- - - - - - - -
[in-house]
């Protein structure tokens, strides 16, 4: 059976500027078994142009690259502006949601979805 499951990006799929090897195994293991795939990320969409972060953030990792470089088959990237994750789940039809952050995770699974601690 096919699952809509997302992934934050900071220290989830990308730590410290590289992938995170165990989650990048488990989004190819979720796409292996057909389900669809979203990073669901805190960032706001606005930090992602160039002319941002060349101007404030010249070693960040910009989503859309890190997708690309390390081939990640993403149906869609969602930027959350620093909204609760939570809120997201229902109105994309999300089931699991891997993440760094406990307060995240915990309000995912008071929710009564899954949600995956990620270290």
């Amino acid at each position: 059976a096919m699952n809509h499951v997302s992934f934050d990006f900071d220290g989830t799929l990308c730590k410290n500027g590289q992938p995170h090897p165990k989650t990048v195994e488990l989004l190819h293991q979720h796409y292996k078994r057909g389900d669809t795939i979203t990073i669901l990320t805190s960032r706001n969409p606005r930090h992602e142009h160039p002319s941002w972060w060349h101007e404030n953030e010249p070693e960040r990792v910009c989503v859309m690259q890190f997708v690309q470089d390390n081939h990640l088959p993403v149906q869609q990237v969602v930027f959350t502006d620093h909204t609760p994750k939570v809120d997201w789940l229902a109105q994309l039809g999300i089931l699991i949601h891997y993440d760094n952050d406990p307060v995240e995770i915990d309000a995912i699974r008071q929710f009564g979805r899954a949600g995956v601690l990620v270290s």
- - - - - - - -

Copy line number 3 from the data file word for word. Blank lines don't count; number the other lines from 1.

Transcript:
């Amino acid at each position: 059976a096919m699952n809509h499951v997302s992934f934050d990006f900071d220290g989830t799929l990308c730590k410290n500027g590289q992938p995170h090897p165990k989650t990048v195994e488990l989004l190819h293991q979720h796409y292996k078994r057909g389900d669809t795939i979203t990073i669901l990320t805190s960032r706001n969409p606005r930090h992602e142009h160039p002319s941002w972060w060349h101007e404030n953030e010249p070693e960040r990792v910009c989503v859309m690259q890190f997708v690309q470089d390390n081939h990640l088959p993403v149906q869609q990237v969602v930027f959350t502006d620093h909204t609760p994750k939570v809120d997201w789940l229902a109105q994309l039809g999300i089931l699991i949601h891997y993440d760094n952050d406990p307060v995240e995770i915990d309000a995912i699974r008071q929710f009564g979805r899954a949600g995956v601690l990620v270290s």